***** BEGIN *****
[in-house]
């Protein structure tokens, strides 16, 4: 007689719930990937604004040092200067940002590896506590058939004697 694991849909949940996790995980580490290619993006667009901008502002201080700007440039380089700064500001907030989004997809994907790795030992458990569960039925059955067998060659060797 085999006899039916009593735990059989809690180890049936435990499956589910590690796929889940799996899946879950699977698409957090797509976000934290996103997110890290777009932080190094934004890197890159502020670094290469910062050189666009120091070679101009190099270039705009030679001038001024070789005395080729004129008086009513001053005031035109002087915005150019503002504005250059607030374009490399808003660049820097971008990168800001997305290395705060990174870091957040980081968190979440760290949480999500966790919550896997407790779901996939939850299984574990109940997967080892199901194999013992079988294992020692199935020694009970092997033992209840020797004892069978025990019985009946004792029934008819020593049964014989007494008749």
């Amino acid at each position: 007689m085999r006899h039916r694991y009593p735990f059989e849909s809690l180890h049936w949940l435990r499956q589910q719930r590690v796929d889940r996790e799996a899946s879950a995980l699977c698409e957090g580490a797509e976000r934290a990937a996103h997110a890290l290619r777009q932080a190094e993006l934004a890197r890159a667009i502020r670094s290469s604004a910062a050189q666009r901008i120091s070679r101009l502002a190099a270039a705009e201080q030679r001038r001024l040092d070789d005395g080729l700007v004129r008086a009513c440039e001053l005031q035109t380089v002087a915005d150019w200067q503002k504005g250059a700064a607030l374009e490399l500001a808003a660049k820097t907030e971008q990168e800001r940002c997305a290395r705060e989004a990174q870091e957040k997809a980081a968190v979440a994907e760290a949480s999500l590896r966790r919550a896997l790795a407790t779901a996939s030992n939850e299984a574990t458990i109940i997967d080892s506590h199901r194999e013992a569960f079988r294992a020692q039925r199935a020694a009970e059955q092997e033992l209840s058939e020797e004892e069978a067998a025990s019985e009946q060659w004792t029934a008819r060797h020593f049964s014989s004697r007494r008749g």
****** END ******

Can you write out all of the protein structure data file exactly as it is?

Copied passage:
[in-house]
């Protein structure tokens, strides 16, 4: 007689719930990937604004040092200067940002590896506590058939004697 694991849909949940996790995980580490290619993006667009901008502002201080700007440039380089700064500001907030989004997809994907790795030992458990569960039925059955067998060659060797 085999006899039916009593735990059989809690180890049936435990499956589910590690796929889940799996899946879950699977698409957090797509976000934290996103997110890290777009932080190094934004890197890159502020670094290469910062050189666009120091070679101009190099270039705009030679001038001024070789005395080729004129008086009513001053005031035109002087915005150019503002504005250059607030374009490399808003660049820097971008990168800001997305290395705060990174870091957040980081968190979440760290949480999500966790919550896997407790779901996939939850299984574990109940997967080892199901194999013992079988294992020692199935020694009970092997033992209840020797004892069978025990019985009946004792029934008819020593049964014989007494008749």
């Amino acid at each position: 007689m085999r006899h039916r694991y009593p735990f059989e849909s809690l180890h049936w949940l435990r499956q589910q719930r590690v796929d889940r996790e799996a899946s879950a995980l699977c698409e957090g580490a797509e976000r934290a990937a996103h997110a890290l290619r777009q932080a190094e993006l934004a890197r890159a667009i502020r670094s290469s604004a910062a050189q666009r901008i120091s070679r101009l502002a190099a270039a705009e201080q030679r001038r001024l040092d070789d005395g080729l700007v004129r008086a009513c440039e001053l005031q035109t380089v002087a915005d150019w200067q503002k504005g250059a700064a607030l374009e490399l500001a808003a660049k820097t907030e971008q990168e800001r940002c997305a290395r705060e989004a990174q870091e957040k997809a980081a968190v979440a994907e760290a949480s999500l590896r966790r919550a896997l790795a407790t779901a996939s030992n939850e299984a574990t458990i109940i997967d080892s506590h199901r194999e013992a569960f079988r294992a020692q039925r199935a020694a009970e059955q092997e033992l209840s058939e020797e004892e069978a067998a025990s019985e009946q060659w004792t029934a008819r060797h020593f049964s014989s004697r007494r008749g």